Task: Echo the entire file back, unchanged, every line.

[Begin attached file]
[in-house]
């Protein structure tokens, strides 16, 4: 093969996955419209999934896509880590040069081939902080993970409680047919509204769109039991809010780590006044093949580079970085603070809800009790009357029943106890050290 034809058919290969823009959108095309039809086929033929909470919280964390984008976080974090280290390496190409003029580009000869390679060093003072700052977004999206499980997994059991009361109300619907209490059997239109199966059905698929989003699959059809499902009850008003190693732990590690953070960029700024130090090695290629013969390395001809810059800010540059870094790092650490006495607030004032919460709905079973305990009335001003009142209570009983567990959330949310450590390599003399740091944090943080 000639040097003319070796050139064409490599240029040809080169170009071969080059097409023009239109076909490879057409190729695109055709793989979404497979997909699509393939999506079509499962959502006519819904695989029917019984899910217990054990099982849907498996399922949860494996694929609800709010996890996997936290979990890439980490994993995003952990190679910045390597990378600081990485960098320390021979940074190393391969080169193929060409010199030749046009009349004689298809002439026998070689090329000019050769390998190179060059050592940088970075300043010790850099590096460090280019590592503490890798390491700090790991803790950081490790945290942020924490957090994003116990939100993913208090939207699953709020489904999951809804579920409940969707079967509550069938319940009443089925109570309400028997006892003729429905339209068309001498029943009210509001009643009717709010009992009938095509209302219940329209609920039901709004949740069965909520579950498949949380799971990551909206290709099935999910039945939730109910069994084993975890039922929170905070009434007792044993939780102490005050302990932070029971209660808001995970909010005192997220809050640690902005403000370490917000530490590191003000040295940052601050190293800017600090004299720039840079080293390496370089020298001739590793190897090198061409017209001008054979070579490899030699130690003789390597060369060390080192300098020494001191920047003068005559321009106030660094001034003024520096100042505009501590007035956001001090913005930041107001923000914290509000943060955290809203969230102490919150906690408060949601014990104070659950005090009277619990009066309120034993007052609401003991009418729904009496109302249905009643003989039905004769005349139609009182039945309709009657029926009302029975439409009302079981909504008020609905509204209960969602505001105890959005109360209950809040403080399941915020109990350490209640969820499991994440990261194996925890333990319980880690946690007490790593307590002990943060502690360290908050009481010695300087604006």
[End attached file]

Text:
[in-house]
């Protein structure tokens, strides 16, 4: 093969996955419209999934896509880590040069081939902080993970409680047919509204769109039991809010780590006044093949580079970085603070809800009790009357029943106890050290 034809058919290969823009959108095309039809086929033929909470919280964390984008976080974090280290390496190409003029580009000869390679060093003072700052977004999206499980997994059991009361109300619907209490059997239109199966059905698929989003699959059809499902009850008003190693732990590690953070960029700024130090090695290629013969390395001809810059800010540059870094790092650490006495607030004032919460709905079973305990009335001003009142209570009983567990959330949310450590390599003399740091944090943080 000639040097003319070796050139064409490599240029040809080169170009071969080059097409023009239109076909490879057409190729695109055709793989979404497979997909699509393939999506079509499962959502006519819904695989029917019984899910217990054990099982849907498996399922949860494996694929609800709010996890996997936290979990890439980490994993995003952990190679910045390597990378600081990485960098320390021979940074190393391969080169193929060409010199030749046009009349004689298809002439026998070689090329000019050769390998190179060059050592940088970075300043010790850099590096460090280019590592503490890798390491700090790991803790950081490790945290942020924490957090994003116990939100993913208090939207699953709020489904999951809804579920409940969707079967509550069938319940009443089925109570309400028997006892003729429905339209068309001498029943009210509001009643009717709010009992009938095509209302219940329209609920039901709004949740069965909520579950498949949380799971990551909206290709099935999910039945939730109910069994084993975890039922929170905070009434007792044993939780102490005050302990932070029971209660808001995970909010005192997220809050640690902005403000370490917000530490590191003000040295940052601050190293800017600090004299720039840079080293390496370089020298001739590793190897090198061409017209001008054979070579490899030699130690003789390597060369060390080192300098020494001191920047003068005559321009106030660094001034003024520096100042505009501590007035956001001090913005930041107001923000914290509000943060955290809203969230102490919150906690408060949601014990104070659950005090009277619990009066309120034993007052609401003991009418729904009496109302249905009643003989039905004769005349139609009182039945309709009657029926009302029975439409009302079981909504008020609905509204209960969602505001105890959005109360209950809040403080399941915020109990350490209640969820499991994440990261194996925890333990319980880690946690007490790593307590002990943060502690360290908050009481010695300087604006």